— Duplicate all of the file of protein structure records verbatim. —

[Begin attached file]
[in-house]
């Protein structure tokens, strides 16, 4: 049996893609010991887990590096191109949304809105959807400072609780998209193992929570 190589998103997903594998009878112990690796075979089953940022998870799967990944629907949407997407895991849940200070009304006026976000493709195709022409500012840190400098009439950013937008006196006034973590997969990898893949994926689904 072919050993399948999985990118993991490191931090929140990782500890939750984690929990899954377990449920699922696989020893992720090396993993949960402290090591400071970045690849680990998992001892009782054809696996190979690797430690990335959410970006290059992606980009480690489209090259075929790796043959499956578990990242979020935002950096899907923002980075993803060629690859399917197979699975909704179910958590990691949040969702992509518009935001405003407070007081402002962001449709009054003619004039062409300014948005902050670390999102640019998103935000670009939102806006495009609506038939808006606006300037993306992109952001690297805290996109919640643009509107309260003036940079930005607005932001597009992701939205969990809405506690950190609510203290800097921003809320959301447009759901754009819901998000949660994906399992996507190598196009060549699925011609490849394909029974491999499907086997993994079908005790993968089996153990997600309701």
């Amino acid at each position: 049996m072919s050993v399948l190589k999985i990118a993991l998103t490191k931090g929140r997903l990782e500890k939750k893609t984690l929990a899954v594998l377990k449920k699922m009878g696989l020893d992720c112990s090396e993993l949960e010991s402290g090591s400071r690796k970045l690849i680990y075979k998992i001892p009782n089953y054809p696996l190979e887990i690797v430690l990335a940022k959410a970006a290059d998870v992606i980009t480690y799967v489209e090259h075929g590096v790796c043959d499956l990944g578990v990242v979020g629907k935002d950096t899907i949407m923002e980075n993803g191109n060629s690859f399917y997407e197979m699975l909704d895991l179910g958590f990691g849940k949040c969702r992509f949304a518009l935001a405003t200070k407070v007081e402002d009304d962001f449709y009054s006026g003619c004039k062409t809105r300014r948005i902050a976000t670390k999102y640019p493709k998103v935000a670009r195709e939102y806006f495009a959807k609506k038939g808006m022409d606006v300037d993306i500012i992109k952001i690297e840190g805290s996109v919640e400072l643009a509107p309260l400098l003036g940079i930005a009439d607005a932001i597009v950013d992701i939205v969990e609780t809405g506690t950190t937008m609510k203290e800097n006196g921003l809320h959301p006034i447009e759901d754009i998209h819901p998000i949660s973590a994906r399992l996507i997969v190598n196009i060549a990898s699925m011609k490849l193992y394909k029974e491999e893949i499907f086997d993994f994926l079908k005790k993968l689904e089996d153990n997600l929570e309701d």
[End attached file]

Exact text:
[in-house]
């Protein structure tokens, strides 16, 4: 049996893609010991887990590096191109949304809105959807400072609780998209193992929570 190589998103997903594998009878112990690796075979089953940022998870799967990944629907949407997407895991849940200070009304006026976000493709195709022409500012840190400098009439950013937008006196006034973590997969990898893949994926689904 072919050993399948999985990118993991490191931090929140990782500890939750984690929990899954377990449920699922696989020893992720090396993993949960402290090591400071970045690849680990998992001892009782054809696996190979690797430690990335959410970006290059992606980009480690489209090259075929790796043959499956578990990242979020935002950096899907923002980075993803060629690859399917197979699975909704179910958590990691949040969702992509518009935001405003407070007081402002962001449709009054003619004039062409300014948005902050670390999102640019998103935000670009939102806006495009609506038939808006606006300037993306992109952001690297805290996109919640643009509107309260003036940079930005607005932001597009992701939205969990809405506690950190609510203290800097921003809320959301447009759901754009819901998000949660994906399992996507190598196009060549699925011609490849394909029974491999499907086997993994079908005790993968089996153990997600309701």
């Amino acid at each position: 049996m072919s050993v399948l190589k999985i990118a993991l998103t490191k931090g929140r997903l990782e500890k939750k893609t984690l929990a899954v594998l377990k449920k699922m009878g696989l020893d992720c112990s090396e993993l949960e010991s402290g090591s400071r690796k970045l690849i680990y075979k998992i001892p009782n089953y054809p696996l190979e887990i690797v430690l990335a940022k959410a970006a290059d998870v992606i980009t480690y799967v489209e090259h075929g590096v790796c043959d499956l990944g578990v990242v979020g629907k935002d950096t899907i949407m923002e980075n993803g191109n060629s690859f399917y997407e197979m699975l909704d895991l179910g958590f990691g849940k949040c969702r992509f949304a518009l935001a405003t200070k407070v007081e402002d009304d962001f449709y009054s006026g003619c004039k062409t809105r300014r948005i902050a976000t670390k999102y640019p493709k998103v935000a670009r195709e939102y806006f495009a959807k609506k038939g808006m022409d606006v300037d993306i500012i992109k952001i690297e840190g805290s996109v919640e400072l643009a509107p309260l400098l003036g940079i930005a009439d607005a932001i597009v950013d992701i939205v969990e609780t809405g506690t950190t937008m609510k203290e800097n006196g921003l809320h959301p006034i447009e759901d754009i998209h819901p998000i949660s973590a994906r399992l996507i997969v190598n196009i060549a990898s699925m011609k490849l193992y394909k029974e491999e893949i499907f086997d993994f994926l079908k005790k993968l689904e089996d153990n997600l929570e309701d």